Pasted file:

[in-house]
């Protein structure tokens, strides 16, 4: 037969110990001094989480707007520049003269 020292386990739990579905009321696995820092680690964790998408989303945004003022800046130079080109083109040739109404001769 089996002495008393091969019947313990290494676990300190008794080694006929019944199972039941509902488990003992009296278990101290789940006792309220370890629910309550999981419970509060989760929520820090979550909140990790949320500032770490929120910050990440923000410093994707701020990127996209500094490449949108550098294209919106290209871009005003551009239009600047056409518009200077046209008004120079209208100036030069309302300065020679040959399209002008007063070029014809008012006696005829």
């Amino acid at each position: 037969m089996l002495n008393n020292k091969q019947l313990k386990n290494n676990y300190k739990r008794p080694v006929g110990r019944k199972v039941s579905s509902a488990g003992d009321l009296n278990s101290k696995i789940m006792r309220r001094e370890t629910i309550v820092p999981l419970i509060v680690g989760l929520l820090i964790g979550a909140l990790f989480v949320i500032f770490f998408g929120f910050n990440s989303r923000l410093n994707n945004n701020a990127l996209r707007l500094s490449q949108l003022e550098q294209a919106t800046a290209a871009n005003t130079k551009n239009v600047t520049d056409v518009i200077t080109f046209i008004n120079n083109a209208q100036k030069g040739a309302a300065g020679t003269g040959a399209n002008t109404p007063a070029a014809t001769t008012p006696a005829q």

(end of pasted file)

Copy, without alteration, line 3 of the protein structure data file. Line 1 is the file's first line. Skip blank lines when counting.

């Amino acid at each position: 037969m089996l002495n008393n020292k091969q019947l313990k386990n290494n676990y300190k739990r008794p080694v006929g110990r019944k199972v039941s579905s509902a488990g003992d009321l009296n278990s101290k696995i789940m006792r309220r001094e370890t629910i309550v820092p999981l419970i509060v680690g989760l929520l820090i964790g979550a909140l990790f989480v949320i500032f770490f998408g929120f910050n990440s989303r923000l410093n994707n945004n701020a990127l996209r707007l500094s490449q949108l003022e550098q294209a919106t800046a290209a871009n005003t130079k551009n239009v600047t520049d056409v518009i200077t080109f046209i008004n120079n083109a209208q100036k030069g040739a309302a300065g020679t003269g040959a399209n002008t109404p007063a070029a014809t001769t008012p006696a005829q």